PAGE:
- The notice of hearing: This breaks down, in legal terms, what this application is. It also includes a link to the application itself (.zip)
- The interventions: Every comment from a third party filed with the CRTC is listed here. Some of these will also make oral presentations, but most won’t. The site also has Bell’s reply to those interventions.
- The press release from the Competition Bureau approving of Bell’s Astral takeover with modifications
- My explanation of those modifications
- Pro Bell: Bell’s press release outlining the promises it has made in relation to this application, and its Canadians Deserve More website with its ask-what-you-want Questions page.
- Anti Bell: Statements from OpenMedia.ca and Cogeco, and an opinion piece in La Presse
- The CRTC’s decision denying the first application last year
- My analysis of the major points of the proposal, the breakdown of the tangible benefits plan, the pros and cons of an exemption for CKGM (TSN 690), and Bell’s radio divestment plan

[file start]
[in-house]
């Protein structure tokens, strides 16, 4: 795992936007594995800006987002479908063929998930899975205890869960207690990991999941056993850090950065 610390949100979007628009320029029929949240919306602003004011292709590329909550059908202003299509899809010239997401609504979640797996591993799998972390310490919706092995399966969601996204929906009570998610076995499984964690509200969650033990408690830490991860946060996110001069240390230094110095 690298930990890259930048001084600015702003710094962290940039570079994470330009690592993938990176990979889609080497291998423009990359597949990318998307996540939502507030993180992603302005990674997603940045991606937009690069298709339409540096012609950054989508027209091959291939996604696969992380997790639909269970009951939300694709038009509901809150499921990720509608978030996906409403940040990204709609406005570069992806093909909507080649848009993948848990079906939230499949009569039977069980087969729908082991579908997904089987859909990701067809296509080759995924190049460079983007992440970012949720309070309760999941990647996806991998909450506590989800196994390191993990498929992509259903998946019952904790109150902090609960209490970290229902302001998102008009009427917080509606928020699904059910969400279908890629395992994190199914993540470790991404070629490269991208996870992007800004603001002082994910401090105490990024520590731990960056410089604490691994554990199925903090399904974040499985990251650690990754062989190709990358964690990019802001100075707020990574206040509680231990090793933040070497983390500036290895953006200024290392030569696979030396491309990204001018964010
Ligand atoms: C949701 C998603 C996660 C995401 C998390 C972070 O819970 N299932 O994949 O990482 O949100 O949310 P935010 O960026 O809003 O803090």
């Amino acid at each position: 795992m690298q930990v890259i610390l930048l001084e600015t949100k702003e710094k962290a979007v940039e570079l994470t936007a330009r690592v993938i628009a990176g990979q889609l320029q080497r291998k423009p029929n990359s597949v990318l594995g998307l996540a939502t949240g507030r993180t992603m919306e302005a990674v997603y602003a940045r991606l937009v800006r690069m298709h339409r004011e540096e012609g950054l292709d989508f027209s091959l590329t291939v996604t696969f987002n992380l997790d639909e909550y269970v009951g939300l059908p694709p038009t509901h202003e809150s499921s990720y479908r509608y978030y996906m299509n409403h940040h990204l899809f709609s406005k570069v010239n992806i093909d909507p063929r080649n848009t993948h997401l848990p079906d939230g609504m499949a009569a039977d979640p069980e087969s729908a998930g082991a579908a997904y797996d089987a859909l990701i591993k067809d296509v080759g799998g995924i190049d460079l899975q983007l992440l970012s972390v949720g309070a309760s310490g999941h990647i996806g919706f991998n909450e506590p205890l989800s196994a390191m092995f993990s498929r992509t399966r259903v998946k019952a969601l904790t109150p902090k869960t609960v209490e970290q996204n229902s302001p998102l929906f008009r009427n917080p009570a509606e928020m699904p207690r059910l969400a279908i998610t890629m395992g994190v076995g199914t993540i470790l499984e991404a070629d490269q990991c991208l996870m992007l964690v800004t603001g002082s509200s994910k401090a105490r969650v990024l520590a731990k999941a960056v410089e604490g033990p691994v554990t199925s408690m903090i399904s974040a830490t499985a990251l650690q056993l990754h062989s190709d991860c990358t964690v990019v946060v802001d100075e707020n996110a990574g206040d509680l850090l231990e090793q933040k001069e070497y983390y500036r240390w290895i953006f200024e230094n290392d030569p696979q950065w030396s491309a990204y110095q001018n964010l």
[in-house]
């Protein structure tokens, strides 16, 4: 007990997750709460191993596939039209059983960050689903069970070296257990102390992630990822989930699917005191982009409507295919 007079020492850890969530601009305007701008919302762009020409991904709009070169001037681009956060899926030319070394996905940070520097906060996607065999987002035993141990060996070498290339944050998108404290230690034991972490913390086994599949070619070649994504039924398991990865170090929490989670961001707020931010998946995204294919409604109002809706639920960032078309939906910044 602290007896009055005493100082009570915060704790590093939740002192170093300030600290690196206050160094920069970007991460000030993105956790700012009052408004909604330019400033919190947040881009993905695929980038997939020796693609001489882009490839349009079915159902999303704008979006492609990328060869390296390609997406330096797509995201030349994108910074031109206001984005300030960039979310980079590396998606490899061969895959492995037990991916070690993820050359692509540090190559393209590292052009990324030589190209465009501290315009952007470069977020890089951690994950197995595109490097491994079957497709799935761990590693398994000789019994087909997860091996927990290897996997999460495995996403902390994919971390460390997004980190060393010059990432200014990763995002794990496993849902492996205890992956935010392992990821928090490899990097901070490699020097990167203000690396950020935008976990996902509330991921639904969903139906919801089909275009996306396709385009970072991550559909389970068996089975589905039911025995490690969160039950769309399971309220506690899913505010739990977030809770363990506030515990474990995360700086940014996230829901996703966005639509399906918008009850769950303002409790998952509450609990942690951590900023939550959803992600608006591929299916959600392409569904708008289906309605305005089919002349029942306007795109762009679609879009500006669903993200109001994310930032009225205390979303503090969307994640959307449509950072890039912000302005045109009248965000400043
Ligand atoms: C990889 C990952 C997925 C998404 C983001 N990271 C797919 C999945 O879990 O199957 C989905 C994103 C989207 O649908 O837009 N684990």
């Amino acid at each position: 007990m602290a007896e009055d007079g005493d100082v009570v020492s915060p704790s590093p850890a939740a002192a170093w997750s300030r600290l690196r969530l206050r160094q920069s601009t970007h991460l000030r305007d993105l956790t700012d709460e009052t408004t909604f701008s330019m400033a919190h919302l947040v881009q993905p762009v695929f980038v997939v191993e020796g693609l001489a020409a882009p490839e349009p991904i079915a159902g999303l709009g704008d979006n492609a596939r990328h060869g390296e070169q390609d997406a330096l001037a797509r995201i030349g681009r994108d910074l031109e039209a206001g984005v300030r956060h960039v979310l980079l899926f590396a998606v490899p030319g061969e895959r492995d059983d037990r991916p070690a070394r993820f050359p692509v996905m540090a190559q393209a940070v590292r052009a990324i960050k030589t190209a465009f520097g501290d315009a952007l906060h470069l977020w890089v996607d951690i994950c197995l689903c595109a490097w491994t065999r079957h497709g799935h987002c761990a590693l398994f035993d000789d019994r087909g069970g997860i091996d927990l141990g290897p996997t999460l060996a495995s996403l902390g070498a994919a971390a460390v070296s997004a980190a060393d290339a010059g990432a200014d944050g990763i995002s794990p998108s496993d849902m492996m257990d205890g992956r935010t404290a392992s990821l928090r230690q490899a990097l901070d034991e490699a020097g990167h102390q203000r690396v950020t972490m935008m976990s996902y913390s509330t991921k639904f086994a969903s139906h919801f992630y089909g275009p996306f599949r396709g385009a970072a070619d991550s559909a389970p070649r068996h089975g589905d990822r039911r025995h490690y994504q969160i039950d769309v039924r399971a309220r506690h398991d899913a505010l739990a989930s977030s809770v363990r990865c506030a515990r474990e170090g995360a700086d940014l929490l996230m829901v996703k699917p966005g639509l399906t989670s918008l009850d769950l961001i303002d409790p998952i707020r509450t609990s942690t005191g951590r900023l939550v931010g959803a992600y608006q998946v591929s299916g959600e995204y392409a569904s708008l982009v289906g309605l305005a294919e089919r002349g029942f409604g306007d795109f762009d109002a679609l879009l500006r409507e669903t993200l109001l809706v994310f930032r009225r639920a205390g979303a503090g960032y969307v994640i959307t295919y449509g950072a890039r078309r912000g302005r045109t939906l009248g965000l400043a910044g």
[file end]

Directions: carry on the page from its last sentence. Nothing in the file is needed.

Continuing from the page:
- Day 1: A thorough rundown from Cartt.ca; Canadian Press; Financial Post; Globe and Mail
- Day 2: The Globe on presentations from PIAC and Rogers, and later on Rogers’s plan for a Netflix competitor; Canadian Press on Rogers’s interest in The Movie Network; Financial Post; Canada.com on the presentation of music artist Suzie McNeil
- Day 3: The Canadian Press on Cogeco, the Financial Post on Eastlink’s dire future if the deal is approved
I really hope Steve that Jean-Pierre Blais stays strong again…he’s gotta say no this, and I were him, I’d be pissed off that Bell went around him with the competition Bureau..which is what that was: an end-run..